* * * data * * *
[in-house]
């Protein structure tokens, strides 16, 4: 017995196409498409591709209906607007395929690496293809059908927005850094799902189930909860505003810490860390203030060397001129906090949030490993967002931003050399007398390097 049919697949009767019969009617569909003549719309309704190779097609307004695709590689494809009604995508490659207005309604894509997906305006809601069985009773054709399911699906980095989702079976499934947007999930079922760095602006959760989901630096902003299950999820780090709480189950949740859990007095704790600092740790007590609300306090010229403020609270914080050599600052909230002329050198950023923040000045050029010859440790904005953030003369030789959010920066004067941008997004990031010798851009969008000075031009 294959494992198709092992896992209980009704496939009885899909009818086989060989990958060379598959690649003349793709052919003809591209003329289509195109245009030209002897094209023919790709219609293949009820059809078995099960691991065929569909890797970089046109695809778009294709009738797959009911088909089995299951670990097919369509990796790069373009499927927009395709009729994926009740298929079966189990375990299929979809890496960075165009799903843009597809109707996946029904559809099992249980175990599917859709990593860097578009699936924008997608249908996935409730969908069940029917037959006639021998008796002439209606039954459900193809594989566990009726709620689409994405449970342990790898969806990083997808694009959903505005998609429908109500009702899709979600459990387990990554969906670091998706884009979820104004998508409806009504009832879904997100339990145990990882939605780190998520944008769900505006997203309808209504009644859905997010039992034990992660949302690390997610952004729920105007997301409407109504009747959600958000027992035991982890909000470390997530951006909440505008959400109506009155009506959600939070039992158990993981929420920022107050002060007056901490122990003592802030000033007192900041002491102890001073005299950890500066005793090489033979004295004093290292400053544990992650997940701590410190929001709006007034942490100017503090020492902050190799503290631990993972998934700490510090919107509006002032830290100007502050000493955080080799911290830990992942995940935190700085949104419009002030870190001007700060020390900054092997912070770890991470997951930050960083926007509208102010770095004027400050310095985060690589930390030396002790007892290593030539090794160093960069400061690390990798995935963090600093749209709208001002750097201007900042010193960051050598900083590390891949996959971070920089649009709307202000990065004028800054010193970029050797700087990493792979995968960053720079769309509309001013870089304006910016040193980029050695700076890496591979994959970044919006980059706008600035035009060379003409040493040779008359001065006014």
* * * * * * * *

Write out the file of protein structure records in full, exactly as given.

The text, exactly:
[in-house]
């Protein structure tokens, strides 16, 4: 017995196409498409591709209906607007395929690496293809059908927005850094799902189930909860505003810490860390203030060397001129906090949030490993967002931003050399007398390097 049919697949009767019969009617569909003549719309309704190779097609307004695709590689494809009604995508490659207005309604894509997906305006809601069985009773054709399911699906980095989702079976499934947007999930079922760095602006959760989901630096902003299950999820780090709480189950949740859990007095704790600092740790007590609300306090010229403020609270914080050599600052909230002329050198950023923040000045050029010859440790904005953030003369030789959010920066004067941008997004990031010798851009969008000075031009 294959494992198709092992896992209980009704496939009885899909009818086989060989990958060379598959690649003349793709052919003809591209003329289509195109245009030209002897094209023919790709219609293949009820059809078995099960691991065929569909890797970089046109695809778009294709009738797959009911088909089995299951670990097919369509990796790069373009499927927009395709009729994926009740298929079966189990375990299929979809890496960075165009799903843009597809109707996946029904559809099992249980175990599917859709990593860097578009699936924008997608249908996935409730969908069940029917037959006639021998008796002439209606039954459900193809594989566990009726709620689409994405449970342990790898969806990083997808694009959903505005998609429908109500009702899709979600459990387990990554969906670091998706884009979820104004998508409806009504009832879904997100339990145990990882939605780190998520944008769900505006997203309808209504009644859905997010039992034990992660949302690390997610952004729920105007997301409407109504009747959600958000027992035991982890909000470390997530951006909440505008959400109506009155009506959600939070039992158990993981929420920022107050002060007056901490122990003592802030000033007192900041002491102890001073005299950890500066005793090489033979004295004093290292400053544990992650997940701590410190929001709006007034942490100017503090020492902050190799503290631990993972998934700490510090919107509006002032830290100007502050000493955080080799911290830990992942995940935190700085949104419009002030870190001007700060020390900054092997912070770890991470997951930050960083926007509208102010770095004027400050310095985060690589930390030396002790007892290593030539090794160093960069400061690390990798995935963090600093749209709208001002750097201007900042010193960051050598900083590390891949996959971070920089649009709307202000990065004028800054010193970029050797700087990493792979995968960053720079769309509309001013870089304006910016040193980029050695700076890496591979994959970044919006980059706008600035035009060379003409040493040779008359001065006014």